The thief had smashed the small “pivot” window in order to access the IPod. And glass is all over the baby’s car seat.
Soon a group of about eight security guards amassed at the car, all standing around, not doing much, staring at me. One man identified himself as in charge of security told me that the lights went out right around this area a couple of weeks ago. They have made a request to have them fixed to no avail. They said they noticed the broken window on a regular patrol.
I am wondering how nobody noticed the incident at the time. It must have made quite a bit of noise. Another person in charge eventually showed up, told me to take pictures of the car and didn’t say much else.
Nobody took a report. Instead they wrote down my name (how will that help anything?) and advised that I go to make a report at the Papine Police Station. “They could get fingerprints,” someone said. I refused, as I did not feel safe driving up there alone at nine o’clock at night.
I have been wondering about campus security for awhile now. Female students say they are not afraid on campus, but that they are afraid to take taxis. One student was held up last semester by knifepoint, and another group was held up last week by gunpoint, all their bags stolen.
On campus, authorities can do more to protect students and their belongings. More lights, more patrols. Off campus, that is another matter. I am just grateful nothing worse happened.
Somehow Usain Bolt was dragged into President Trump’s trolling net. Mr. Trump was referring to an interview Bolt was doing after a 2012 Olympic race. He asked to pause the interview for the national anthem. Mr. Trump used this as an opportunity to further enflame the debate surrounding athletes protesting during the U.S. national anthem. To date, I don’t believe Bolt has responded.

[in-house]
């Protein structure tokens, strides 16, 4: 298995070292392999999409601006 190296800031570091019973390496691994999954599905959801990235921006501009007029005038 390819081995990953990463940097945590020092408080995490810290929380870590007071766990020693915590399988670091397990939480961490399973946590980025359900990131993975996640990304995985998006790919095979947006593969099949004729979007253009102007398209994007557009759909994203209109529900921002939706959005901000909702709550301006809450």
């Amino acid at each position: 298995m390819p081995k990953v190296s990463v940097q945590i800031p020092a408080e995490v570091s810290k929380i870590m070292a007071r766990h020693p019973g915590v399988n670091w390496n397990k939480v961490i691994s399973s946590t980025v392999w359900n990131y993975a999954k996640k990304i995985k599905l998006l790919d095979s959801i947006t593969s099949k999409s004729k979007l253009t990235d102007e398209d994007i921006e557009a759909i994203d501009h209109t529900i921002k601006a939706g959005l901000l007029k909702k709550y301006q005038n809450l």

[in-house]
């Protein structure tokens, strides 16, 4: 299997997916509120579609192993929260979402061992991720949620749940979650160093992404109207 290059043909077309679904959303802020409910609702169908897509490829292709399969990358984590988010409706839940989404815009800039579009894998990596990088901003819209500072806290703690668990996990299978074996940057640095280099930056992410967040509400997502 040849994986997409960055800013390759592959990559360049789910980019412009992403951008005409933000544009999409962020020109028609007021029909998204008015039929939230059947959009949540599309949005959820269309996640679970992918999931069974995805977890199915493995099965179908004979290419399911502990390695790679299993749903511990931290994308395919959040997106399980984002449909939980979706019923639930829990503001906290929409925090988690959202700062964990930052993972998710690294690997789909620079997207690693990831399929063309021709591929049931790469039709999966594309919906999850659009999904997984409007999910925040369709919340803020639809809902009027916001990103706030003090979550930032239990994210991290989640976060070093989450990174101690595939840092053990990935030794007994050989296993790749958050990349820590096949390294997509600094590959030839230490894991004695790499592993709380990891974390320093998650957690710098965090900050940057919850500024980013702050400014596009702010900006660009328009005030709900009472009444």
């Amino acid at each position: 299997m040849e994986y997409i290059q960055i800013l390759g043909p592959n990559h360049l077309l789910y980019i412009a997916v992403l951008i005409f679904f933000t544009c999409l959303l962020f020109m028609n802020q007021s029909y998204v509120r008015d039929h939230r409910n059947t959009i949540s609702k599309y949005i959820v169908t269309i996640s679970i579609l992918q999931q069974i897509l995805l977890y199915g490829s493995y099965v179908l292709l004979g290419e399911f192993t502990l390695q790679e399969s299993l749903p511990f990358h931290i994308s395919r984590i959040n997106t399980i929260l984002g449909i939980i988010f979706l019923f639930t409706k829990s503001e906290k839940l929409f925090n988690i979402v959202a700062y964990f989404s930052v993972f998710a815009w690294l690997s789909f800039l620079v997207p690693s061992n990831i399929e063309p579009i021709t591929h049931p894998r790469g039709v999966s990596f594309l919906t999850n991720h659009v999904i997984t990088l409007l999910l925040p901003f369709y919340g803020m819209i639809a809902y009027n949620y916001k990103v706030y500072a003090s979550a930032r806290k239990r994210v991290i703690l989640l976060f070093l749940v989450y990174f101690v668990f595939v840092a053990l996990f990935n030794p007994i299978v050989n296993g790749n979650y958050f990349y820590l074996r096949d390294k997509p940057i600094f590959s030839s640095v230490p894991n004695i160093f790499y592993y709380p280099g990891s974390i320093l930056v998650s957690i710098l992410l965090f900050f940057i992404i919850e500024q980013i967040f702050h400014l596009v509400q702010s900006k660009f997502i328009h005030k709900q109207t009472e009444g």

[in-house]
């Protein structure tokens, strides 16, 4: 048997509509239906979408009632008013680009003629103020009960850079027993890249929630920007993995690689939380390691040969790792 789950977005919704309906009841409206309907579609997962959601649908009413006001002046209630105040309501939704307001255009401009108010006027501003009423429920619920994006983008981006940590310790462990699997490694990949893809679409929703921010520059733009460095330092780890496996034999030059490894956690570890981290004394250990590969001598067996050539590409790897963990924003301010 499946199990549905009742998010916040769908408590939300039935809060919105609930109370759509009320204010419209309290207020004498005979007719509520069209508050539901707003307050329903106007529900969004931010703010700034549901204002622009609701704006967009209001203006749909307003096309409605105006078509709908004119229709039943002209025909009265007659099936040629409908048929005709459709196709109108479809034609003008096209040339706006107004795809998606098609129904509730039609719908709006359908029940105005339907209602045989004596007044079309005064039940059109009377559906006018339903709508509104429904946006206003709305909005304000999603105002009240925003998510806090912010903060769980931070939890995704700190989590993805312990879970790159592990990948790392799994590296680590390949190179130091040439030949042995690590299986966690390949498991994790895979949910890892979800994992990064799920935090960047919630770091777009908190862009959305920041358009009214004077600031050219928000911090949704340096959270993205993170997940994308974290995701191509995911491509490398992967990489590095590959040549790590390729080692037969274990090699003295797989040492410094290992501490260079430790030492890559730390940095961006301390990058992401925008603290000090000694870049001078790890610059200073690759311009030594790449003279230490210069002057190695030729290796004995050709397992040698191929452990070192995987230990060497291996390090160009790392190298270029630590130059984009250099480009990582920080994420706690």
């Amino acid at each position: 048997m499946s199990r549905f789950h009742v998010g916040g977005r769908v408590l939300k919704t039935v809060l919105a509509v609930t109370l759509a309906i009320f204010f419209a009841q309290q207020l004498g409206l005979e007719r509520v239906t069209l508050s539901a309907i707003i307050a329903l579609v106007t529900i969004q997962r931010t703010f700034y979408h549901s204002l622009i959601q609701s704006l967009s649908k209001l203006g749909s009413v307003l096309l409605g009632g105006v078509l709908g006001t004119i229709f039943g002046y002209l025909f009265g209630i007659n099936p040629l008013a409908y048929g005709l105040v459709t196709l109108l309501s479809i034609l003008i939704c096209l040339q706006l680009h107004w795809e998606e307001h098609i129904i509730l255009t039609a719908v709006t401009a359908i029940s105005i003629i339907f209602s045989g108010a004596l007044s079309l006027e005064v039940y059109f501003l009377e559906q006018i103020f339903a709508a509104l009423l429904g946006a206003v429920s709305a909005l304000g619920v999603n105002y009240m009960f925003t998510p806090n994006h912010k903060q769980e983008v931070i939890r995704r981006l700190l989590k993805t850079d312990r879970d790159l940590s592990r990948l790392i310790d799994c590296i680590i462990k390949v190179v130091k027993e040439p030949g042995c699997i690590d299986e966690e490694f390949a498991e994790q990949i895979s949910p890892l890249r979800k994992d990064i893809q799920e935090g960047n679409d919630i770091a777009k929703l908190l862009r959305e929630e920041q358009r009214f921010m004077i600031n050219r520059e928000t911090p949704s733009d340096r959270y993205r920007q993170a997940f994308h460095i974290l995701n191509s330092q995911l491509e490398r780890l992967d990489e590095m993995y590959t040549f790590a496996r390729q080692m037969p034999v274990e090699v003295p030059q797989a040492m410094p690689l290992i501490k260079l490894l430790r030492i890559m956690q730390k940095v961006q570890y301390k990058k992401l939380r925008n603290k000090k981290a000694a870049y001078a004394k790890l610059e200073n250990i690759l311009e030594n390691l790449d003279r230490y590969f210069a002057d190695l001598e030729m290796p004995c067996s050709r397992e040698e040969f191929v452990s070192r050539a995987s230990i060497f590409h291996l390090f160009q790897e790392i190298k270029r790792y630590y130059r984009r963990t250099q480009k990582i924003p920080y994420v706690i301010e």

This was a performance by a talented young man named Iziba. His song was about climate change, as this was one of the themes for our community journalism training program. Enjoy!
On Sunday, we had the closing ceremony of the Community Journalism Program, which I have written about here. We had some community journalists, as well as many members of the communities in which USAID COMET II and NIA work. The turnout was “oversubscribed,” as one organizer put it, but the day went very well. We presented each of the nine pieces that were published or will be published, and discussed them with a panel, which included the NIA’s legal advisor, gender specialist Nadeen Spence, a youth activist and Rodje Malcolm of Jamaicans for Justice. And it seems another round of training will be underway at some point, as many new faces in the room expressed an interest in participating in learning how to be an investigative journalist.
Here is our next story from the Community Journalism training program, which ran in today’s Jamaica Observer.
Sunset footballs game at the University of Technology. The games last night drew quite a crowd.
Nature’s construction is amazing. I’ve been thinking about that watching the coverage of the devastation wrought by the hurricanes in the Caribbean. Jamaica has been lucky, other islands, not so. Thoughts and prayers are with the people who lost everything. Nature will rebuild itself, humanity will take longer.